By Gurmukh Singh | OPINION |
Humans have overrun the planet.
The above dire warning comes from Sir David Attenborough, the world-renowned broadcaster and natural historian. It comes ahead of the 26th Conference of the Parties, known as COP26, at Glasgow later this year. About 30,000 delegates are expected to attend.
I recall from own experience working with the aerospace industry that reduction of emissions from planes was high on the research agenda over 25 years ago. However, air traffic too was expected to increase at least five time in the next 25 years. Is it possible that humans numbering about 8 billion and increasing, have reached the point of no return to save planet earth?
Humans have been working against nature than with it. Despite all the talk at global forums, the pace at which humans are destroying the natural environment is increasing. Research has confirmed that the first decade to 2010 marked the hottest decade on record, while the oceans reached their warmest temperature on record in 2019.
Time is not on our side. More so as the politicians keep on delaying radical steps at global level to bring about change. It was over 13 years ago that I participated in a significant European event on behalf of the Sikh faith organised by a UK Jewish group at Windsor Castle on 14 November, 2006. The issues discussed included ecological and environmental damage being done by pollution and overuse of earth resources, the global warming, and conflicts that threaten the future of our planet. Starting with that Windsor conference, I have continued with Gurbani research about related guidance. Our green world is disappearing and looks very different from space now than even a few years ago.
Over 500 years ago, Guru Nanak saw the Creator in the diverse creation wherein He sits and watches over all with joy and satisfaction (chaao). Many passages in Sri Guru Granth Sahib are devoted to nature, the environment, the wind and the rain, day and night, the changing seasons, and the rich diversity of life on earth. The Creator created the air, which, in turn, created water and brought life on earth. (SGGS p.19). On this earth man is at the head of all species (SGGS p.374) but has forgotten his duty (dharam) to serve the Creator and His creation due to lust, greed and consumerism fuelled by commercial interests and advertising.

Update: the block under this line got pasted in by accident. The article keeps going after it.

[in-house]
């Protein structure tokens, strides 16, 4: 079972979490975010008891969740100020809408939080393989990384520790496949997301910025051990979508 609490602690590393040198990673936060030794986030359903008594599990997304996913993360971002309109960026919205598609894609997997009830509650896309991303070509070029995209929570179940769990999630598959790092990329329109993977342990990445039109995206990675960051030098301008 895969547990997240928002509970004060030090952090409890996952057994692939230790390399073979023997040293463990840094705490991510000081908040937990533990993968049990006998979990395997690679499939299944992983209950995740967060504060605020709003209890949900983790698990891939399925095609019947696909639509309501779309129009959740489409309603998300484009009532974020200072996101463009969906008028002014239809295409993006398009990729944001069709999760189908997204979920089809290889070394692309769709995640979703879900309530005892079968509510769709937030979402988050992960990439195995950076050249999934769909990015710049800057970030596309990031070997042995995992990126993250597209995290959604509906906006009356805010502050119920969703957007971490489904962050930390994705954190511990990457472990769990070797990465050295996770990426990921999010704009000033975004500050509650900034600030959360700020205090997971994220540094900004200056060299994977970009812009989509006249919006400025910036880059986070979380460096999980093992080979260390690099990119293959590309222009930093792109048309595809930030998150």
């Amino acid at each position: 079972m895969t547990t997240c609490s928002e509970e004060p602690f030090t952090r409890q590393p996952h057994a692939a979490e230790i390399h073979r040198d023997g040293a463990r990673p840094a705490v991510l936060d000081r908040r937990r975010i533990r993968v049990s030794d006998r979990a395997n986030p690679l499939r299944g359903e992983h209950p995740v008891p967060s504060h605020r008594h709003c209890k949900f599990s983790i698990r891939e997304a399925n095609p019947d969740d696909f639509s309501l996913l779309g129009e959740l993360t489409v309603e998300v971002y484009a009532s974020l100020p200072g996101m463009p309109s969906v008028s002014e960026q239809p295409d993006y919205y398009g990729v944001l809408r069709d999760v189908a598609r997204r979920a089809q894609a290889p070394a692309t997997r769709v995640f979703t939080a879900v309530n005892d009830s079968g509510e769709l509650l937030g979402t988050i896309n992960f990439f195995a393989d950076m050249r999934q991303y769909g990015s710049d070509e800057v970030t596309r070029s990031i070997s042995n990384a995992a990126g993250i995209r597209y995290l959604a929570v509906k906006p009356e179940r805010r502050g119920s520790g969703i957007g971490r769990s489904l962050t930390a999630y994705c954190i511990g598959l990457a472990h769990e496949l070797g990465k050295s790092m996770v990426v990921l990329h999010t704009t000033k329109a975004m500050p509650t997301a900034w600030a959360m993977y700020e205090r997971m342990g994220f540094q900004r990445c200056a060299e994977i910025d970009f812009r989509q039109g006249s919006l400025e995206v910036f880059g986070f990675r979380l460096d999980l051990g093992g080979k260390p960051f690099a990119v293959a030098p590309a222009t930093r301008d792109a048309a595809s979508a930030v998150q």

A relevant point hardly mentioned is the role of women in addressing today’s global issues. We forget that mother is the first teacher of the human child. According to Sikh teachings her role in the human family is of prime importance (Sabh parvaaray mahe sresht). Education of women is important to raise awareness of today’s global challenges at family level – from energy saving, water saving, and want-not-waste-not habits, to family planning, leading on to population control – it all starts at family level where the woman, the mother and the housewife, leads. Equality and education of women should be made a global priority.
Sikhi living gives pointers to next steps in the evolution in our socio-political systems to cope with the environmental challenges. Sikh teachings do show the way if it is not too late.
Gurmukh Singh OBE, a retired UK senior civil servant, chairs the Advisory Board of The Sikh Missionary Society UK. Email: firstname.lastname@example.org. The article appeared here.
* This is the opinion of the writer, organisation or publication and does not necessarily represent the views of Asia Samachar.
Legacy of Guru Gobind Singh: Bhagti with Shakti (political power) (Asia Samachar, 12 Jan 2019)
Guru Nanak’s Revolution (Asia Samachar, 6 Nov 2019)